The Opportunity to Become a Better Money Manager

Bear markets are an opportunity for self education. If you've been a momentum investor, you now get to fully understand the ramifications of that methodology. These declines give you an opportunity to see if your strategies and philosophies are appropriate in all types of markets and whether you've selected the right types of clients.

My revenue never declined from existing clients during bear periods. I had each client on a system. They either paid an annual fee or they were on a system which required annual re-balancing and the constant flow of commissions each year. Brokers whose earnings decline in bear markets have their clients on a trading system (often called the shoot-from-the hip-system) which is bad for the client and bad for the broker. Time to clean up your act.

Your Clients Are Finally Ready to Listen

If you find that your clients are oriented toward the short-term no matter what you say, try this analogy with a client: “Joe, you have grandchildren don't you?” “Have you ever babysat for them when their mother went on an errand? The child asks when will mommy be back.” You say, “in about an hour.” Then five minutes later your grandchild says, “has it been an hour yet?” That's the same way adults act with the stock market. Rather than looking at the performance of their portfolio over years, which is the appropriate time frame for stock investing, they keep looking at their portfolio day to day and even minute to minute. “Has it been an hour yet?”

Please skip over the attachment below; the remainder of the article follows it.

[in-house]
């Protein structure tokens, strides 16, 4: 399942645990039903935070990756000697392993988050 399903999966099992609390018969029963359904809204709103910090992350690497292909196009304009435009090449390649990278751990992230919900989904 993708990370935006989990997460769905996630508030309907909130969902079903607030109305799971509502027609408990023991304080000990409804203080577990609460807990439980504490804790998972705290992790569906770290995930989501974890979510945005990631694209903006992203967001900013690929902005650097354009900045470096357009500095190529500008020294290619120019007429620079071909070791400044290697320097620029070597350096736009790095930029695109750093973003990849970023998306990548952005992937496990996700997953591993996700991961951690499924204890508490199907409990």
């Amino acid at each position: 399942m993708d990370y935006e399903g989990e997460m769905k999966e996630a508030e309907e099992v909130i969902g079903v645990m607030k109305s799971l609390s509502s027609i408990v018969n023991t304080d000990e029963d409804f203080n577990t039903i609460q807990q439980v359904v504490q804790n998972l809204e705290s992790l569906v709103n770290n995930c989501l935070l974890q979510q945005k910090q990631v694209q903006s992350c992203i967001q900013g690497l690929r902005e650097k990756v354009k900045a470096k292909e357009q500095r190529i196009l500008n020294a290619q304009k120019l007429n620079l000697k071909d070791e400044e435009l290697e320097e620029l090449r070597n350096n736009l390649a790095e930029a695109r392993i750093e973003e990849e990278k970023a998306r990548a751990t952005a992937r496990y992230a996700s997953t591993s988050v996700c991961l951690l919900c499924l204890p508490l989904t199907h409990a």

If you have younger clients you simply need to teach them as follows. Ask any client that’s 40-years-old if they will be investing more money during the rest of their life than they have already invested. If they say of course, then point out that bear markets are a huge buying opportunity with stocks on sale. Therefore, market declines help them more than hurt them because the bulk of their money is yet to be invested, at bargain prices. If you have clients dollar cost averaging, show them the example below which illustrates that dollar cost averaging benefits by higher volatility (over time, dollar cost averaging accumulates more shares from a volatile market than a stable market).

Dollar Cost Averaging—Volatile Market

Investment Month Price (changes 10% from start each month) Shares Purchased
$100 January $10 10
$100 February $11 9.09
$100 March $9 11.11
$100 April $11 9.09
$100 May $9 11.11
$500 (total investment) $10 (average price for period) 50.4 (total shares accumulated)

Dollar Cost Averaging— Stable Market

Investment Month Price Shares Purchased
$100 January $10 10
$100 February $10 10
$100 March $10 10
$100 April $10 10
$100 May $10 10
$500 (total investment) $10 (average price for period) 50 (total shares accumulated)

Bear markets are a great opportunity to take in new clients, orient your accounts to more stable investment methodologies and focus your business to capture the greatest profits yet to come.


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© 2008 Financial keynote speaker—Larry Klein